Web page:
It became clear in 2016, that the process for reporting a possible shortage of a medicine had to be improved in order to put an end to the unclear situation for medicine manufacturers and to ensure that patients are confronted with medicine shortages less often. Therefore, the MEB took a number of measures in 2017. The taking into use of the ‘Medicine shortages and defects notification centre’ was an important step.
The notification centre was launched on 1 January 2017 at the request of the Ministry of Health, Welfare and Sport (VWS). The coordination is in the hands of the MEB and the Dutch Health and Youth Care Inspectorate (IGJ, previously IGZ). For the first time, there is now one point of contact with a standardised reporting form. Manufactures are required to report shortages to the notification centre and they are also required to report the introduction of a new medicine.
The notification centre has ended the unclear situation regarding the reporting of shortages. Up to 2017, manufacturers were required to report expected shortages to the MEB and unexpected shortages to the Netherlands Health Care Inspectorate. As a consequence of this unclear situation, manufactures often did not report anything because they did not know whether and where they were supposed to report a shortage.
“Market authorisation holders are legally obliged to report a shortage two months before a possible shortage occurs. And now we have set it up in such a manner that they only have to report this to one central point. Depending on the type of notification, it is either sent on to the MEB or to the Health and Youth Care Inspectorate (IGJ) or to both organisations. The manufacturer no longer has to think about this,” Sandra Kruger explains. Up to the end of 2017, she was secretary of the MEB Board and member of the Working Group Medicine Shortages.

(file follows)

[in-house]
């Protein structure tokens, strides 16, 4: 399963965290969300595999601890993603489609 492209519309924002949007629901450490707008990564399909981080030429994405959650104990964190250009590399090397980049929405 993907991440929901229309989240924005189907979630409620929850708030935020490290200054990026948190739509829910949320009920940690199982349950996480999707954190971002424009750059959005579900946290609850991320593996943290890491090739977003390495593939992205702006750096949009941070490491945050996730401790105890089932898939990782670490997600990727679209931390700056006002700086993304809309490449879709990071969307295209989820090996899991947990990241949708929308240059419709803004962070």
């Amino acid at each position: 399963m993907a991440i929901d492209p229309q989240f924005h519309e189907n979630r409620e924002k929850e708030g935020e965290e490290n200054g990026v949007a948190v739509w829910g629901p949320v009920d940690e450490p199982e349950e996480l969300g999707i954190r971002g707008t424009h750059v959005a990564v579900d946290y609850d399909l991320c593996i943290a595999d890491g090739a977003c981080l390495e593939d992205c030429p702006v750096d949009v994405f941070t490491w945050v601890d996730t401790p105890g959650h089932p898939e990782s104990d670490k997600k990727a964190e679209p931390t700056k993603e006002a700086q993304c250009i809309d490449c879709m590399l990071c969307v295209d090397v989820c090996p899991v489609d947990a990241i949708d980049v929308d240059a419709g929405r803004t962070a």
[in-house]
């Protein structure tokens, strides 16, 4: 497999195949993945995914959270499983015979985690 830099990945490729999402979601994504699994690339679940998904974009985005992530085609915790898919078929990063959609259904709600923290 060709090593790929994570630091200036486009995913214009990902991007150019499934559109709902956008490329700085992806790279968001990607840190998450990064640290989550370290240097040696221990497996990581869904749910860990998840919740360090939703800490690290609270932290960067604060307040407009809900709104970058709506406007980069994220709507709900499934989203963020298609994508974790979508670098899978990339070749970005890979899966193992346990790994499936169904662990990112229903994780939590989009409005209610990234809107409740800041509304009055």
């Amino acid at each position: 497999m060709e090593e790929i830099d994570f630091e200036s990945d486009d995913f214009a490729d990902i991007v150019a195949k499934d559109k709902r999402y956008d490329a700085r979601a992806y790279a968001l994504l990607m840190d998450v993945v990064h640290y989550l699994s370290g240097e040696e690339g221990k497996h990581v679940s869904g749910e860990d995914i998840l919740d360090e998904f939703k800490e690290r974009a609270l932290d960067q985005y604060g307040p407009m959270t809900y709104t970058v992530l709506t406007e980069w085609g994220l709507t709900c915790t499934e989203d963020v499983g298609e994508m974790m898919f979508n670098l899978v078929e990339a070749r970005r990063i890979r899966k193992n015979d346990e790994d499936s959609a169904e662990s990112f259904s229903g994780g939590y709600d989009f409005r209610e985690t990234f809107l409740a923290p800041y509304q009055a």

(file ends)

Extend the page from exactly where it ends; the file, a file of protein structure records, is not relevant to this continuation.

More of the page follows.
The Notification Centre gives the MEB and IGJ more room to act: “We now have a complete picture and we do not have to ask the manufacturer all sorts of questions, we can start working on finding the best solution directly. In addition, we also examined what we asked of manufacturers. What the consequences were when we asked company B to supply more when there was a shortage at company A. The medicine market is a competitive market. The government should intervene as little as possible in this market. It simply happens that when company A is out of the market, company B jumps in. However, as soon as company A can start supplying again, company A will then ask the IGJ to enforce against company B, so that company B is forced out of the market.”
In order to handle the report of a threatening medicine shortage, the MEB and IGJ use a ‘Roadmap’ . When reporting a shortage, the Roadmap provides for transparency and predictability of the actions that are to be taken. The Roadmap was drawn up the Working Group Medicine Shortages with input from the lessons learned in the Thyrax shortage in 2016 and other medicine shortages. Kruger: “When we drew up the Roadmap, in the Working Group on Medicine Shortages, we sat down at the table with all parties involved - doctors, pharmacists, patients, health insurers, big and small firms, generic and innovative. We examined the different types of shortages, the possible solutions and what applies in any case. This helps when handling reports. If we only had the notification centre without the Roadmap, then we would not have been able to take such big steps. The Roadmap is public, so it also gives companies an idea of the possible solutions beforehand. We also see now that when manufacturers report a shortage, sometimes they already ask of their own accord whether they may use a different packaging because they still have stocks in another country.”